Theory and Application of Foveated Acquisition and Tracking (TAFAT)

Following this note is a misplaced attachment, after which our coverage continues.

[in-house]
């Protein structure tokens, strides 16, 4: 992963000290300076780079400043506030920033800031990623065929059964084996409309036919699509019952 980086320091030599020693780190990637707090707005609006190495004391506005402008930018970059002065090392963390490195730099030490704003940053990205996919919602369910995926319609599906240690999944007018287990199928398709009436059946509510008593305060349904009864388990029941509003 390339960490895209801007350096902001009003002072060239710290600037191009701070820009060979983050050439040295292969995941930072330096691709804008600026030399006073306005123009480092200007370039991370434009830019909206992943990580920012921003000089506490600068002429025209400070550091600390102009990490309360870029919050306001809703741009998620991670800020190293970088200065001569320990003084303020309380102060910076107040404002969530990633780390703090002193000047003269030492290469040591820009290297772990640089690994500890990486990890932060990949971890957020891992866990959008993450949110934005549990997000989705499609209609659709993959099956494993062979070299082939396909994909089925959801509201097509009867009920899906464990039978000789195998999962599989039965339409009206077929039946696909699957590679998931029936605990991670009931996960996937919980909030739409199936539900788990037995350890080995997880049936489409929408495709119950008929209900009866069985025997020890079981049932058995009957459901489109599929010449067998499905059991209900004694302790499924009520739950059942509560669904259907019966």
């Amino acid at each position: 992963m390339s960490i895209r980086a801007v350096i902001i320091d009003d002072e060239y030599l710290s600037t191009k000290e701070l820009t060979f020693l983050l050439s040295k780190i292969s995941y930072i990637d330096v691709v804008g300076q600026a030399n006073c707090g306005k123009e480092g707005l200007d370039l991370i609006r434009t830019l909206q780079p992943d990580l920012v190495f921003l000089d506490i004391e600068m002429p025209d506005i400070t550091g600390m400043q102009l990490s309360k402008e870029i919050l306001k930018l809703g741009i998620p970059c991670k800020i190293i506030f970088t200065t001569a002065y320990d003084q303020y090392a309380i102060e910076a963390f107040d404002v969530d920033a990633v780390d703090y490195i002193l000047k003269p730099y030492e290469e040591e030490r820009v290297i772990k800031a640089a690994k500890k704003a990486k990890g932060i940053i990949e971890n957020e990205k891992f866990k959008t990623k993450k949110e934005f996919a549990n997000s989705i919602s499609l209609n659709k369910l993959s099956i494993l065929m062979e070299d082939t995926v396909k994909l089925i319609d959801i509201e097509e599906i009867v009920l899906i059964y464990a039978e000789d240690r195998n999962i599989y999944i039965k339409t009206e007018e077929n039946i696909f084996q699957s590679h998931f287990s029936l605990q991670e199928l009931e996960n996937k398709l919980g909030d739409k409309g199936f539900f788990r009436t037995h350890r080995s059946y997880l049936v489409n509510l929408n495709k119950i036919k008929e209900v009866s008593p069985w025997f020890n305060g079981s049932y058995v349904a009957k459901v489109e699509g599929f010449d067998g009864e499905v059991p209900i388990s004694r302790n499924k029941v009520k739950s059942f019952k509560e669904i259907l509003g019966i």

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AbstractFoveated imagery is ubiquitous in nature, and foveating sensors offer the potential for superior performance in artificial vision systems. However, technical and user acceptance barriers caused in part by a lack of mature theory currently hinder the exploitation of foveated imagery on the battlefield. Our TAFAT Phase 1 experiments conclusively demonstrated that under reasonable assumptions and with advances in theory, foveated systems can consistently outperform uniform-resolution systems in multi-target acquisition and tracking. TAFAT Phase 2 builds on these successes to mature the theory and algorithms that let foveated sensors outperform uniform-resolution sensors. We will mature our methodology for quantifying the relative performance of foveated and uniform-resolution systems, and we will deliver a reusable evaluation framework with which AFRL can evaluate foveated exploitation approaches developed long after TAFAT. We will use our new theoretical developments to develop robust and flexible foveated acquisition, tracking, and recognition algorithms. We emphasize adaptive foveation techniques that automatically tune foveation characteristics to optimize acquisition and tracking, given current target and background characteristics. TAFAT enables the development of high-performance foveated targeting systems by jointly addressing theoretic and practical barriers. TAFAT leverages 21st Century's specific experience and the internationally recognized expertise of our consultant, Professor Alan C. Bovik.
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